The Santa Clarita City Council Legislative Committee briefly met Thursday morning to recommend that the City Council oppose four pieces of state legislation that would expand the state’s land-use authority.
Councilmen Cameron Smyth and Jason Gibbs voted to recommend the City Council oppose Assembly Bill 989, which would establish a state committee to hear appeals from developers whose projects were rejected by local governments.
A developer could also appeal “infeasible” conditions of approval placed on a development by a local government, according to Masis Hagobian, the city’s intergovernmental relations analyst.
“This clearly outlines a preemption of local land use authority,” Hagobian said, adding that a successful appeal would require the local government to reverse its decision within 30 days or potentially face litigation.
The bill’s first committee hearing is scheduled for April 15.
Next, the council members recommended opposition to Assembly Bill 401, which takes away cities’ ability to mandate minimum parking requirements for residential and commercial developments within a mile of public transit.
Should the bill become law, Hagobian said, this would impact developments being built near Santa Clarita’s two train stations and the Vista Canyon development in Canyon Country. The bill has been referred to two Assembly committees, though hearings have not been scheduled.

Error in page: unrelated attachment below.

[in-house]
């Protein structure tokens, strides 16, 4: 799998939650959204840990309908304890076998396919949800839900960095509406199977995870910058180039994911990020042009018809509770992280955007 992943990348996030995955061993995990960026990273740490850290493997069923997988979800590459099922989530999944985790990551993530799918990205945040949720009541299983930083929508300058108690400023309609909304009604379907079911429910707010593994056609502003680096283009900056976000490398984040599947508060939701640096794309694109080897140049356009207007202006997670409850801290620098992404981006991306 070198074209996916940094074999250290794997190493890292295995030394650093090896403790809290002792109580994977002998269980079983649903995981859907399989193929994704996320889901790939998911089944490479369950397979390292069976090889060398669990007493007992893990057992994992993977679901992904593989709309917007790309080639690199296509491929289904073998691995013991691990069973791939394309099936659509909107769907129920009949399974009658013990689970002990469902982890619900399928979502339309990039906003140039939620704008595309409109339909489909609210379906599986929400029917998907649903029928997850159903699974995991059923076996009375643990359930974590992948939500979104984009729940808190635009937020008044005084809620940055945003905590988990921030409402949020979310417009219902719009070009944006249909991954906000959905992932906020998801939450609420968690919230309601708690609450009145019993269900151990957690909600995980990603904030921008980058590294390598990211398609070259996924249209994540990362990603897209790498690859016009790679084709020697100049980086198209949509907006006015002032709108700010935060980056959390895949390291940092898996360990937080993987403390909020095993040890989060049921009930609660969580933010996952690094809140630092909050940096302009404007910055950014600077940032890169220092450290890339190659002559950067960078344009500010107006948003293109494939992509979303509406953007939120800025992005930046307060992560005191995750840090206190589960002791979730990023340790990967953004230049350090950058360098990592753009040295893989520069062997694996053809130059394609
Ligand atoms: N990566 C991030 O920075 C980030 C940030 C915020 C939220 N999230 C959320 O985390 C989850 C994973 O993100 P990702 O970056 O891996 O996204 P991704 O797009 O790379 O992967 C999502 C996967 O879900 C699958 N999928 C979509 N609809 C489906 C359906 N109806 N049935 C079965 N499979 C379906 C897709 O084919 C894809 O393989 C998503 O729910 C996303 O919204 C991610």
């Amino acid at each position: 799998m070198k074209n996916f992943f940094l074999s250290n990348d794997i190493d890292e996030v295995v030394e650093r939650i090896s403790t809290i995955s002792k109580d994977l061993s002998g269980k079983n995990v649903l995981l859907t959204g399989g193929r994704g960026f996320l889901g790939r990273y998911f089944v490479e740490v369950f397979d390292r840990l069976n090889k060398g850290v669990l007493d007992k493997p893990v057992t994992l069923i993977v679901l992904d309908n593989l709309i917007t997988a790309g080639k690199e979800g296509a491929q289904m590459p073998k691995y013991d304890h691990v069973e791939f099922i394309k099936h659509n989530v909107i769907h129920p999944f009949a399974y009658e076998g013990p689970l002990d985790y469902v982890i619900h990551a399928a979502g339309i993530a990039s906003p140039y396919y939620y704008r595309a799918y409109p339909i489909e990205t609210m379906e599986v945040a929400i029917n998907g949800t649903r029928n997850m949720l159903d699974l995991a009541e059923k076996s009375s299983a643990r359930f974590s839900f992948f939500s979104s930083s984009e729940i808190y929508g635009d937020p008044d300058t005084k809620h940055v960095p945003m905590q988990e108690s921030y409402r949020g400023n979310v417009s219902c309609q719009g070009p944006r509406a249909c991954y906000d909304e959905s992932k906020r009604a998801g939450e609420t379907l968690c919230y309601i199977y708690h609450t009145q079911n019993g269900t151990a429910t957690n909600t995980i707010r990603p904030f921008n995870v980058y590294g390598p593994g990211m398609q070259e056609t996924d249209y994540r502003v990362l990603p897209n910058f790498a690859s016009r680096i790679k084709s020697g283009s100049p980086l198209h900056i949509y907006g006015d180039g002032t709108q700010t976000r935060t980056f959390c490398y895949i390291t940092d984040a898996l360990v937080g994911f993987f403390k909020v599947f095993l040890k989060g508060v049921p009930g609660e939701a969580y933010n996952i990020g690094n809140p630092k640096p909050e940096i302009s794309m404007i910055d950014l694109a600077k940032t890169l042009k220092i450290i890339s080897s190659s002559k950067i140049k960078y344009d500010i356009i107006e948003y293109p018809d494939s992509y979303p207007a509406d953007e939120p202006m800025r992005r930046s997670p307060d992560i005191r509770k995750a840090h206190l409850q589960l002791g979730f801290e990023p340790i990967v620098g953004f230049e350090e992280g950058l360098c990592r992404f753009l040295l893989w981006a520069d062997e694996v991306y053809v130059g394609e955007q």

Two Senate bills would disregard local rules regulating the public right of way, like sidewalks.
Senate Bill 378 would “waive any local regulations regarding the siting of (fiber) equipment and by doing so preempting local authority in the public right of way,” according to Hagobian.
He said the intent of the bill, which will be heard by the Senate Energy, Utilities and Communications Committee on April 19, is to expand wireless technology and high-speed internet access.
Meanwhile, Senate Bill 556 would allow cable companies, video service providers and telephone companies to install their equipment on publicly owned light poles, traffic signal poles and supporting infrastructure without regard to local ordinances.
Smyth and Gibbs also recommend the council support two bills from local legislators Sen. Scott Wilk, R-Santa Clarita, and Assemblywoman Suzette Valladares, R-Santa Clarita.
Valladares’ bill, AB 418, would fund the Community Power Resiliency Program, which supports local government address issues that arise when utility companies de-energize the power grid.
Wilk’s Senate Bill 520 provides the public with a new opportunity to comment on large mining projects like the CEMEX sand and gravel mine proposed for Soledad Canyon. The bill will be heard on the Senate floor later this month.
The full City Council will likely consider the legislative committee’s recommendations later this month, according to Hagobian.